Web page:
23 September 2017

Uganda: Nightmare At the Ugandan Embassy in Germany


"We know you are a 24 years old, but you are a minor," "Call us back in five minutes," "Call us in the afternoon", " The computer broke down", "The system isn't working," "We have to call London and check", "London did not respond", "We will call you back".

These are some of the excuses I got on an almost daily basis whenever I inquired about when my passport would be returned to me, weeks past the intended date I was to receive it.

I am sure I did something really bad in my past that my punishment was to interact with the Ugandan Embassy in Berlin and the Ugandan High Commission in London. Had I known from the beginning what nightmare it would be for me, I would not have embarked on this horrific journey of an experience.

I came to Germany on a work contract for one year and I had an amazing learning experience which prepared me for my next step - applying for my Masters. The plan was to go back home to Uganda in late April for four months, apply for a student visa while filming a documentary about stories from my country, and then come back to start studies for my Masters in October. I checked the website of the Ugandan Embassy in Berlin to see approximately how much time I would need to extend my passport which was to expire in June. The website said it would take 60 days and I called just to make sure. It was confirmed by the official I spoke to. I sent my passport in January and waited.

By the end of March, my bosses were getting worried because we had heard absolutely nothing from the embassy. They called to inquire. The embassy promised that I would receive it in the first week of April. We got a written document from them stating my passport was in procession. I felt excited as I couldn't wait to see my family and friends, and embark on the film project.

The first and second week of April past swiftly and still there was no news on my passport. My boss called again to find out when it would be delivered, and she was informed it would be in the last week of April. I cancelled my flight and put a hold on booking a new one. The end of April came and I still did not have my passport. I was getting more nervous and stressed. I hated the feeling of not knowing what my future held and how to plan the unknown. I had to put on hold my student visa application, since I was not physically in Uganda, and I knew this would greatly affect the time I would start studying. I had to also cancel some of the interviews for my documentary and I knew that my project would have to be postponed indefinitely, since I had absolutely no idea when I would be coming back home.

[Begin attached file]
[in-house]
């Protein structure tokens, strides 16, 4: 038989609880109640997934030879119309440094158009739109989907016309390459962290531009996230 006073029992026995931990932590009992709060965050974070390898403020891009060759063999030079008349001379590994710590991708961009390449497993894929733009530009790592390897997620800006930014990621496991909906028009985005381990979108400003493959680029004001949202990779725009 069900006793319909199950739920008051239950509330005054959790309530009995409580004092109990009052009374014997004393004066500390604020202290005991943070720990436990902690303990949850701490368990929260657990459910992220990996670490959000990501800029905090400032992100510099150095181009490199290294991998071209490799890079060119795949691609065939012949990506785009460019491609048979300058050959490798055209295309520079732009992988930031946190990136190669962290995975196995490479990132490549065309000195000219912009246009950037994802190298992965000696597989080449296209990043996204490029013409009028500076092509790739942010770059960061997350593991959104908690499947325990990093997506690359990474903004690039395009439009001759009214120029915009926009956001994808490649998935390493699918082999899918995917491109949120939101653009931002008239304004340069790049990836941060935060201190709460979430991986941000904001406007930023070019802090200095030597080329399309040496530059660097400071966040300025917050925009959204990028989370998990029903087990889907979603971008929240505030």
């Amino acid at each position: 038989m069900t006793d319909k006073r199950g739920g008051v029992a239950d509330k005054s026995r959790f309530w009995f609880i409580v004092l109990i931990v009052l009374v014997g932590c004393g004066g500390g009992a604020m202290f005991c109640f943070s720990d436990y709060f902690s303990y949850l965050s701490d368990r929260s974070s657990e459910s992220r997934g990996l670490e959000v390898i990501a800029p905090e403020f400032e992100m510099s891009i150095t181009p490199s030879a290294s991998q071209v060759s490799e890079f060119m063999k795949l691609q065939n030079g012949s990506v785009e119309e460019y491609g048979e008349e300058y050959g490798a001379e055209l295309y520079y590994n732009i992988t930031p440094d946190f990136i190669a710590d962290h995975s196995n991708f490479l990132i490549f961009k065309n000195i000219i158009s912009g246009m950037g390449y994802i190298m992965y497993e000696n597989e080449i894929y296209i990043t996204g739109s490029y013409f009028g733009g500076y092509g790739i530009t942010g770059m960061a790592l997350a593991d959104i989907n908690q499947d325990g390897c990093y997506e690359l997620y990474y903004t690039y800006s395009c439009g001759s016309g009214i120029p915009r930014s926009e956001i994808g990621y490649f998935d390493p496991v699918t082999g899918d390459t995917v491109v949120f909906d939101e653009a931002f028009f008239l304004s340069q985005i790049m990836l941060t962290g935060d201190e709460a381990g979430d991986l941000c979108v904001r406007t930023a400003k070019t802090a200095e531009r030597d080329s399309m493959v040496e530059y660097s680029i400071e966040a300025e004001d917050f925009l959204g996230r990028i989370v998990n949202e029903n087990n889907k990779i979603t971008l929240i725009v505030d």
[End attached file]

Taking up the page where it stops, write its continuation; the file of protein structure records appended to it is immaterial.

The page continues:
Almost every day, we called the embassy to check on the progress of my passport, but got excuse after excuse. I had to dig into my financial reserves, because I was staying a month more than I had planned.

I decided to get in contact with the Ugandan High Commission in London directly. My father called the office and was told that it would take a week to process my passport. However, two weeks later I had no passport yet.

May came and went with no passport. In June, I was treated to the same game only it was more frustrating. I was asked for my mum's passport copy, a letter from my father proving to be my dad, and my birth certificate (which I had sent a month earlier to the embassy in Berlin and which I had not been asked for when applying in January). This they justified with a claim that I was a minor. When asked to describe how a 24-year-old woman was a minor, they just went on rambling about new regulations and sticking to saying I was a minor. They even had the nerve to call my father irresponsible for "allowing" me to travel to many countries.

I shared my experience with some of my African colleagues, and one of them actually told me his passport took more than seven months to get processed. This got me thinking how many other Ugandans have gone through this process. How many Ugandans had been taken for granted and not treated as the citizens that they are? We are Ugandan citizens in a foreign country and our connection to home is the embassy.

Overall, I spent almost three months more in Germany that I had not planned for and incurred 1,800 Euros (about Shs7.3m) in expenses which money I would have invested back home and also saved and used to finance my studies. When I requested for compensation for their incompetence, I was told: "We apologise for the inconvenience caused."

I am a journalist by profession and a strong woman at heart- thanks to the strong community that raised me! It is not the 60s when women were objects owned by society and were not allowed to voice their grievances. I am blessed to come from a country that actually respects and makes it possible for me to practice my right to freedom of speech! I had an emotionally draining, stressful and depressing experience with the embassy and that is why I am sharing this, so that no other person would have to go through such an experience without knowing what to expect!


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